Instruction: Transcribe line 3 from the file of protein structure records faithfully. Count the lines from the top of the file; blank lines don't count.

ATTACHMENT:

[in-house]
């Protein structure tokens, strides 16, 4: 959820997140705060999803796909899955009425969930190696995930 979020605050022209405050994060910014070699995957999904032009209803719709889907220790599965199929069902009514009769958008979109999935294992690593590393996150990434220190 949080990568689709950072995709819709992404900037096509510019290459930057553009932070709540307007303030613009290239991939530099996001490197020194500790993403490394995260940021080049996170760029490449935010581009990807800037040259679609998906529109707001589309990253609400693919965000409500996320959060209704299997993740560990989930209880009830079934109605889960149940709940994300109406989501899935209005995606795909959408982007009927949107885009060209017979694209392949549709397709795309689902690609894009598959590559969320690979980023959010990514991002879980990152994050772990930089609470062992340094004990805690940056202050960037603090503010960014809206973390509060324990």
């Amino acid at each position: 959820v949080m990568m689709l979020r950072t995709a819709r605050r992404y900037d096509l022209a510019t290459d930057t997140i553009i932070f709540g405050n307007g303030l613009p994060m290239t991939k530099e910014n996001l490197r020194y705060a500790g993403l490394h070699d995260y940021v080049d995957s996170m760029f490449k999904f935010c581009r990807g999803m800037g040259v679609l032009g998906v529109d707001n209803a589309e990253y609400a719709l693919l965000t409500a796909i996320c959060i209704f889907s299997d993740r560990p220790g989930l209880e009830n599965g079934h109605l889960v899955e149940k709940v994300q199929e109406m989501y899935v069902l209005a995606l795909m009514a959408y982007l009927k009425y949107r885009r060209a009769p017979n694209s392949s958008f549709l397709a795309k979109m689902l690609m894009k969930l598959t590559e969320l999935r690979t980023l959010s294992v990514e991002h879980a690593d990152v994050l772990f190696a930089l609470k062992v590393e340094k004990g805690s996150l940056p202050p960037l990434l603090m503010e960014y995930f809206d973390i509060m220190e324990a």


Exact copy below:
């Amino acid at each position: 959820v949080m990568m689709l979020r950072t995709a819709r605050r992404y900037d096509l022209a510019t290459d930057t997140i553009i932070f709540g405050n307007g303030l613009p994060m290239t991939k530099e910014n996001l490197r020194y705060a500790g993403l490394h070699d995260y940021v080049d995957s996170m760029f490449k999904f935010c581009r990807g999803m800037g040259v679609l032009g998906v529109d707001n209803a589309e990253y609400a719709l693919l965000t409500a796909i996320c959060i209704f889907s299997d993740r560990p220790g989930l209880e009830n599965g079934h109605l889960v899955e149940k709940v994300q199929e109406m989501y899935v069902l209005a995606l795909m009514a959408y982007l009927k009425y949107r885009r060209a009769p017979n694209s392949s958008f549709l397709a795309k979109m689902l690609m894009k969930l598959t590559e969320l999935r690979t980023l959010s294992v990514e991002h879980a690593d990152v994050l772990f190696a930089l609470k062992v590393e340094k004990g805690s996150l940056p202050p960037l990434l603090m503010e960014y995930f809206d973390i509060m220190e324990a």